(These numbers exclude Harding Park golf course, which is under a management contract to the PGA Tour, and thus not under SFRPD control as such. Unlike the other SFRPD golf courses, Harding does use a lot of pesticide. However, it’s mostly in areas where the general public are unaffected.)
CREDIT WHERE CREDIT IS DUE
After a sharp increase in herbicide use from 2010 through 2013, the Natural Areas Program finally started reducing their volume of herbicide use in 2014. That continued in 2015, and it seems to be on track to continue through 2016. Total usage is finally going back toward 2008 level (but has not yet reached 2009 levels, the lowest since we started tracking NAP’s herbicide use). NAP’s greatest success has been to reduce Roundup (glyphosate) use. In the first ten months of 2016, it had already increased its use of Garlon (tricyclopir), imazapyr, and Milestone VM (aminopyralid) over 2015 levels. However, they are down from 2013, which was peak pesticide for NAP.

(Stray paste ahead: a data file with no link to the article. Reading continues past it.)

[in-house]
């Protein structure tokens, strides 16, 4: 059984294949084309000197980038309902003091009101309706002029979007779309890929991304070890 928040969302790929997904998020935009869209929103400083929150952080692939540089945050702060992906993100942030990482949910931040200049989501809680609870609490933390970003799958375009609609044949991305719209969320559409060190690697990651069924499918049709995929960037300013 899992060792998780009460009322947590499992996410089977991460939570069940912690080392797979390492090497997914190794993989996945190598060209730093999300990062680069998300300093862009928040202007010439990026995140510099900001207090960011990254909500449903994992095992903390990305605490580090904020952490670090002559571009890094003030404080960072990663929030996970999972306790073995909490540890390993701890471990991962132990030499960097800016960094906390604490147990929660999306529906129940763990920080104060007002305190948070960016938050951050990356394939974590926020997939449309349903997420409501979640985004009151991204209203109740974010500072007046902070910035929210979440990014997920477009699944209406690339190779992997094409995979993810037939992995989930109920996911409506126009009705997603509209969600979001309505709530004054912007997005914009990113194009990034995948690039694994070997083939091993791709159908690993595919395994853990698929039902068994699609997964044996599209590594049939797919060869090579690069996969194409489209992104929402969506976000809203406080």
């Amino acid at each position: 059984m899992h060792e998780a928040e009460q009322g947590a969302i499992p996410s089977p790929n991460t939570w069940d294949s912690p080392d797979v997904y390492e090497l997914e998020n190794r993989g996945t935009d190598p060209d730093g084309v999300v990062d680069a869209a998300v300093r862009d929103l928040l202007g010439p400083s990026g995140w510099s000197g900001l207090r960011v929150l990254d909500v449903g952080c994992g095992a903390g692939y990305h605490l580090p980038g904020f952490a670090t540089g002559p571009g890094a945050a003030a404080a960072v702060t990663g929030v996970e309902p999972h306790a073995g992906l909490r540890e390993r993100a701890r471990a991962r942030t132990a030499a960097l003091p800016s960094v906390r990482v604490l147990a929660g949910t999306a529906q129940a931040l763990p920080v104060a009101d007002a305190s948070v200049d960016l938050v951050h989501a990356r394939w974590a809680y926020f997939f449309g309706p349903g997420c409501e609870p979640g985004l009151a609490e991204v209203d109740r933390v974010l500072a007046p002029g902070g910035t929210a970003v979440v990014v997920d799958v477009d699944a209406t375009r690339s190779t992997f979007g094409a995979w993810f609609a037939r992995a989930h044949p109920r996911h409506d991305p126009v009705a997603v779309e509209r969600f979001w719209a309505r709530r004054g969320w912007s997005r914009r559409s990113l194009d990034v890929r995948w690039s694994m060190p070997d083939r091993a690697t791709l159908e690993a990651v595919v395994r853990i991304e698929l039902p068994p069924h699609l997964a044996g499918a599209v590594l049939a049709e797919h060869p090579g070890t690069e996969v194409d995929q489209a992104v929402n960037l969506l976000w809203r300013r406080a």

We’ve had people asking, so why didn’t they do it before? That’s a good question, but at least they are doing it now. However, the sharp rise between 2009 and 2010 shows that it behooves us to be watchful, since there’s a precedent for an unexpected increase.
GARLON FOR SOURGRASS
In the first ten months of 2016, NRD (formerly NAP) has already exceeded the amount of Garlon they used in all of 2015. They applied it 19 times, for a total of 95 fl ounces, as compared with 63 fluid ounces used in 13 applications for all of 2015. We expect this number will increase by year end.